It is not inexpensive. Indeed, it is so ridiculously expensive that this article points out a better strategy : Buy a new electric powered Ford F-150, and use its batteries, having the same capacity as a Powerwall unit. The astonishing justification for this suggestion is that, when comparing equal capacities of storage, the F-150 is cheaper than the Powerwall. How’s that for a bargain – an emergency storage battery that you can also drive!
Tantalizing Technology 2
When I was first professionally involved in the computer industry, data communications primarily consisted of dial-up modems, with a 300 bit per second speed one way and 75 bit per second speed the other way. Local area networks ran at around 9,600 bits per second. That was in the early 1980s.
Of course things have sped up a great deal since then, but my sense of wonder is again evoked when reading of AT&Ts plan to offer 2 Gbps and even 5 Gbps internet service in over 70 US cities. In particular, the astonishing thing is that this is faster than most of us can get from our local area networks in our homes, whether it be ethernet or Wi-Fi or both. Who’d have thought that outside connections would be faster than internal ones.
It is so fast, it is even faster than the effective speeds most of us get when we directly plug something into a USB port or SD card reader on our computer. Absolutely astonishing. And, most astonishing of all, it is offered at costs starting at $110/month for 2 Gbps or $180 for 5 Gbps.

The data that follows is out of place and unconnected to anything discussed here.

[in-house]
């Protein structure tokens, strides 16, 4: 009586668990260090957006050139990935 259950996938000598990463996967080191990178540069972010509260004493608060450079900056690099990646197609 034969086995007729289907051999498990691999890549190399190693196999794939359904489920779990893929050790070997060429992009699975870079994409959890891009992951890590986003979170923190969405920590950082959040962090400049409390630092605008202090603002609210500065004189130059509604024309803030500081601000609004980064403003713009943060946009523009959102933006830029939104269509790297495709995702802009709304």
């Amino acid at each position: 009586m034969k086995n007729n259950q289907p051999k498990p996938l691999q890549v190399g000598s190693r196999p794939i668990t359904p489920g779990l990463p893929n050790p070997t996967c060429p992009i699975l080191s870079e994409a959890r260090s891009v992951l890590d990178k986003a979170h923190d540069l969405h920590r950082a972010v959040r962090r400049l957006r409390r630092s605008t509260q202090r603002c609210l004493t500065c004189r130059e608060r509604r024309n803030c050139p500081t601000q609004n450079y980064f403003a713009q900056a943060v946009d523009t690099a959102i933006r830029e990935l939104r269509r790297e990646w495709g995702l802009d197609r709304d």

Tantalizing Technology 3
Something that has surprised me, continuously, for the last seven years, has been how Apple has managed to maintain a clear and unchallenged lead in the smartwatch category. The first Apple Watch came out in April 2015, and through the successive generations since then, it has always been streets ahead of any competing products.
It is possible that supremacy may finally be about to be challenged. This story posits a possible Google smart watch – something rumored for many years – might finally appear in late May. Google’s myopia and studied lack of interest in smart watches has been astonishing to behold, even when it comes out with new releases of its Watch type operating system version of Android, and makes the usual ritual noises about its commitment to such devices.
A few years ago, there were an astonishing range of different companies all hoping to catch a ride on Apple’s coat-tails and sell other makes/models of smart watches. Most of them have disappeared. It would be great to see Google finally give Apple a run for its money.
A Surprising Acceptable ID at Airport Security